Doubtful News examines surveys
It's weird, in a way, to ask if people "believe" in a creature. The creature is either real or not, and it doesn't care how many people think it's out there. Neither, properly, does science: reality is independent of polls. But polls are taken, and are interesting to peruse. Here Doubtful News looks at recent polls on Bigfoot and Nessie. So, to quote a blog that quotes the surveys (Okay, I admit this is the lazy way to do it, but the facts are the same): "three-in-ten Americans (29%) and one-in-five Canadians (21%) think Bigfoot is “definitely” or “probably” real." and "17 per cent of Britons believe the Loch Ness Monster is “definitely” or “probably” real — 24 per cent in Scotland." Sharon Hill wonders to what extent the numbers are skewed by recent films, TV, etc. which of course they could be. (Someone should take a poll on mermaids before and after the upcoming Animal Planet science fiction show about a mermaid being found. ) She also asks if "real" necessarily refers to the physical creature, although I think most of those polled assume that's what they were being asked.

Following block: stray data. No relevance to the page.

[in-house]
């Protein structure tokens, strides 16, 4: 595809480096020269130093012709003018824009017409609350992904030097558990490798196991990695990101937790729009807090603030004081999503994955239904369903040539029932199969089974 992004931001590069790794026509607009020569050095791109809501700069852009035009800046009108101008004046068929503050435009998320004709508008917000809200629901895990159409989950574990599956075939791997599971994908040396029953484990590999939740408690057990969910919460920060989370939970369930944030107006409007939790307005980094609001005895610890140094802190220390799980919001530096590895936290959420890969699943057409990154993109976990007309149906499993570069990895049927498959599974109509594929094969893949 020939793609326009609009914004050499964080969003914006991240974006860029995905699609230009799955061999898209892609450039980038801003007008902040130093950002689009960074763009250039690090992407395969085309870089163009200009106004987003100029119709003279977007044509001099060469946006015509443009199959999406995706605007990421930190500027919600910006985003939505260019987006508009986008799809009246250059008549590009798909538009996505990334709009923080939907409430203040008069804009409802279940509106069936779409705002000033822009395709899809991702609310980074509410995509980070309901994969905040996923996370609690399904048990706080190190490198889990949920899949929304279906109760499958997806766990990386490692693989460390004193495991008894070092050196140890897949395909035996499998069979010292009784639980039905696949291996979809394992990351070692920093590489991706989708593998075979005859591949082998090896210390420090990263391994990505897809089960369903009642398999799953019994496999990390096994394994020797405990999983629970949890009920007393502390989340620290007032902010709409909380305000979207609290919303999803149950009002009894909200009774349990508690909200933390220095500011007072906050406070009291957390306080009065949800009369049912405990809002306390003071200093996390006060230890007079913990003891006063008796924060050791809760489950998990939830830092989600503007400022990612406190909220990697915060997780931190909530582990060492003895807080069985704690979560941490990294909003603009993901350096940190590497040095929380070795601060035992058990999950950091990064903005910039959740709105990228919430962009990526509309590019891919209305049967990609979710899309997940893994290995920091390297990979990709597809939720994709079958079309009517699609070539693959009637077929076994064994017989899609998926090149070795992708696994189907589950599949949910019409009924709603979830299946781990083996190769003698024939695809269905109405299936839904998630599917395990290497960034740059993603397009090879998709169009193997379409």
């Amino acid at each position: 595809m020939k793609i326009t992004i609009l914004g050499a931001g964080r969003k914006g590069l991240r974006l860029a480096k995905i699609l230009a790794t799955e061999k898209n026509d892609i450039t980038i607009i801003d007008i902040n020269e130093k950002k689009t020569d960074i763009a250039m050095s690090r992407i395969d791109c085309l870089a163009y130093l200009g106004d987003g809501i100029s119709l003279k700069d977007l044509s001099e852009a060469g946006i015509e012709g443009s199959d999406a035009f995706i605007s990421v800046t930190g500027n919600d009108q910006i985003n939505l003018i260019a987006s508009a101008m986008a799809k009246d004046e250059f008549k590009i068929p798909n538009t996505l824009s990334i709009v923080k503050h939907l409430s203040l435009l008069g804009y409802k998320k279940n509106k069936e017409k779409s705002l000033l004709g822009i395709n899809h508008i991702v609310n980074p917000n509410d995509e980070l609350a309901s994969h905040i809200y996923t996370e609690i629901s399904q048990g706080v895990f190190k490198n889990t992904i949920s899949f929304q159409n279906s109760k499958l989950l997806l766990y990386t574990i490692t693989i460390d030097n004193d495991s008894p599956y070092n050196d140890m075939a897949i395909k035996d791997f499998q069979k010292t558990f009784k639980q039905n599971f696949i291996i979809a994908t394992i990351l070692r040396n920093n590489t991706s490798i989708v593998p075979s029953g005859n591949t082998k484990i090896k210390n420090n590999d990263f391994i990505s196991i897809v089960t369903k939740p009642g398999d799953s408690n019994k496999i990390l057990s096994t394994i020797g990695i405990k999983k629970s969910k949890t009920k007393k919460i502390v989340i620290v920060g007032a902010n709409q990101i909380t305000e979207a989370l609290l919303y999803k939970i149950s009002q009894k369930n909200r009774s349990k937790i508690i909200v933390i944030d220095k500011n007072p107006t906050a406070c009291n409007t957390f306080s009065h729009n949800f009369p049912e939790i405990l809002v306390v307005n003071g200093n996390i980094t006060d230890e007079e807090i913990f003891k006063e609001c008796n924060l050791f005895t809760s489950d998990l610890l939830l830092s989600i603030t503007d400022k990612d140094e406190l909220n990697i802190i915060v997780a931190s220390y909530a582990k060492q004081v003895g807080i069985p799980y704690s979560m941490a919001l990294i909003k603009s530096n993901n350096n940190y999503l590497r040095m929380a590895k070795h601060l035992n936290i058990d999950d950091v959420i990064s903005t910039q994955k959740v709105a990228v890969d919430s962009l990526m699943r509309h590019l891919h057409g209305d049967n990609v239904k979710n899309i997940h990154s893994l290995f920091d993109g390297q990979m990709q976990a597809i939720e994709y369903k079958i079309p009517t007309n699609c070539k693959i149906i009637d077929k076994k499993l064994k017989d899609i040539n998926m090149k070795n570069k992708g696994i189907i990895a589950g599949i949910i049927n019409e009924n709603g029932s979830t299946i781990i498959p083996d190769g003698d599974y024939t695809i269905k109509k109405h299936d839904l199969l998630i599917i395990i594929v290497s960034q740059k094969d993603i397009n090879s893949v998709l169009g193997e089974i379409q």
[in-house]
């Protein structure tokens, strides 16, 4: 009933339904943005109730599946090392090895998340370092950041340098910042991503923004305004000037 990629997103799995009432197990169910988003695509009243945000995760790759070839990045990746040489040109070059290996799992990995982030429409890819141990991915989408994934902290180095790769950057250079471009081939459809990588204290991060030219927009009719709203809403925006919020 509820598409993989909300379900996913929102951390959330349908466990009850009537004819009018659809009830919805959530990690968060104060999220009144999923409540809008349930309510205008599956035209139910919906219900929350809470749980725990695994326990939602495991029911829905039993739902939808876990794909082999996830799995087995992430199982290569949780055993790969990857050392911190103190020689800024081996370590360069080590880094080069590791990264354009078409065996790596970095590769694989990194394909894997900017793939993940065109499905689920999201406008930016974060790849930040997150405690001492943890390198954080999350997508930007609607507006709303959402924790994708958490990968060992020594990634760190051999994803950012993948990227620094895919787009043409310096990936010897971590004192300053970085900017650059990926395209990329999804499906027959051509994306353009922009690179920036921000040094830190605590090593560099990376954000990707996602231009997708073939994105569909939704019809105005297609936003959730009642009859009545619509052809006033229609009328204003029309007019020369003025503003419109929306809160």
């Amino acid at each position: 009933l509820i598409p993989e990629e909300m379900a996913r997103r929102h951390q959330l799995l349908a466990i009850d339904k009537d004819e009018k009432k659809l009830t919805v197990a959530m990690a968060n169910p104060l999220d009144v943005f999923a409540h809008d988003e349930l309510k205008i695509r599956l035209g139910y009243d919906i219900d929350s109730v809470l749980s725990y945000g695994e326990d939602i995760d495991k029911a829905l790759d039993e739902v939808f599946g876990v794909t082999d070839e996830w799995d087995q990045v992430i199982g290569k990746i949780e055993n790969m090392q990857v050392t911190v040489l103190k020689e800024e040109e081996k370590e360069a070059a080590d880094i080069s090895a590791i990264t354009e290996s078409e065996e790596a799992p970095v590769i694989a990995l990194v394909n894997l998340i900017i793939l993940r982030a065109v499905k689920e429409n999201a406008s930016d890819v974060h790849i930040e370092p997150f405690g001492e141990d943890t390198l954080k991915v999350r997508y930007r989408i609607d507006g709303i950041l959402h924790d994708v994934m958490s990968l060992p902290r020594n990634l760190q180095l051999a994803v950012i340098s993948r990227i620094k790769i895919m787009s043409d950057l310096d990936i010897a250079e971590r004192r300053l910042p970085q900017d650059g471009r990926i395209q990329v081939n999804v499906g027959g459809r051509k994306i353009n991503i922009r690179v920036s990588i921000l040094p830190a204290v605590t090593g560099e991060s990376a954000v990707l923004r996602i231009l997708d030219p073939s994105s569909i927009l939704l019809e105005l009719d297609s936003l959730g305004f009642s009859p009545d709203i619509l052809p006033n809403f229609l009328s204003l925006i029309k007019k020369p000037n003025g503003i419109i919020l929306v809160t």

Grover Krantz once explained, "I don't believe or disbelieve. I have certain knowledge that causes me to conclude." Whether one agrees with the late Dr. Krantz on his conclusion, the fact that a large number of people believe these creatures exist is very interesting by itself. If you believe the surveys are real.